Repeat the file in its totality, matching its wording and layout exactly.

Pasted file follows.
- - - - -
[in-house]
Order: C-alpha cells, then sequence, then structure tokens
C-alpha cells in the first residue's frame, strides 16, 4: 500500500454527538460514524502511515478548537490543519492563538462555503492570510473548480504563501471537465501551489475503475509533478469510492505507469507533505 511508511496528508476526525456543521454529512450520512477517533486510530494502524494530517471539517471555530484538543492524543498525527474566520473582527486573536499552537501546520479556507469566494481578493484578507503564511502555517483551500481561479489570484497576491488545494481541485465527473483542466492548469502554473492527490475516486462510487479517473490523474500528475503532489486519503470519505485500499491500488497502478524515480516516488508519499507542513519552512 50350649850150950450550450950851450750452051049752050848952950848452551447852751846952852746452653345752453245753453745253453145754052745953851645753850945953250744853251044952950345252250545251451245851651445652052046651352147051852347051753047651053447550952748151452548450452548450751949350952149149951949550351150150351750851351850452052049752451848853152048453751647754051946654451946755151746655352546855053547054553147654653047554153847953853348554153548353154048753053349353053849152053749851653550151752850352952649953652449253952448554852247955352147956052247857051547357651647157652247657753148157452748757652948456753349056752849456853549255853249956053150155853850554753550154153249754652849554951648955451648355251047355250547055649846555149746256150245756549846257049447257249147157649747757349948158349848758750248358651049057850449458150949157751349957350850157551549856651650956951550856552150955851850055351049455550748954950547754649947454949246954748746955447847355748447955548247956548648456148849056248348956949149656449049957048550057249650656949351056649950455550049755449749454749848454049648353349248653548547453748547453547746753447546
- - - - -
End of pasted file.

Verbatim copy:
[in-house]
Order: C-alpha cells, then sequence, then structure tokens
C-alpha cells in the first residue's frame, strides 16, 4: 500500500454527538460514524502511515478548537490543519492563538462555503492570510473548480504563501471537465501551489475503475509533478469510492505507469507533505 511508511496528508476526525456543521454529512450520512477517533486510530494502524494530517471539517471555530484538543492524543498525527474566520473582527486573536499552537501546520479556507469566494481578493484578507503564511502555517483551500481561479489570484497576491488545494481541485465527473483542466492548469502554473492527490475516486462510487479517473490523474500528475503532489486519503470519505485500499491500488497502478524515480516516488508519499507542513519552512 50350649850150950450550450950851450750452051049752050848952950848452551447852751846952852746452653345752453245753453745253453145754052745953851645753850945953250744853251044952950345252250545251451245851651445652052046651352147051852347051753047651053447550952748151452548450452548450751949350952149149951949550351150150351750851351850452052049752451848853152048453751647754051946654451946755151746655352546855053547054553147654653047554153847953853348554153548353154048753053349353053849152053749851653550151752850352952649953652449253952448554852247955352147956052247857051547357651647157652247657753148157452748757652948456753349056752849456853549255853249956053150155853850554753550154153249754652849554951648955451648355251047355250547055649846555149746256150245756549846257049447257249147157649747757349948158349848758750248358651049057850449458150949157751349957350850157551549856651650956951550856552150955851850055351049455550748954950547754649947454949246954748746955447847355748447955548247956548648456148849056248348956949149656449049957048550057249650656949351056649950455550049755449749454749848454049648353349248653548547453748547453547746753447546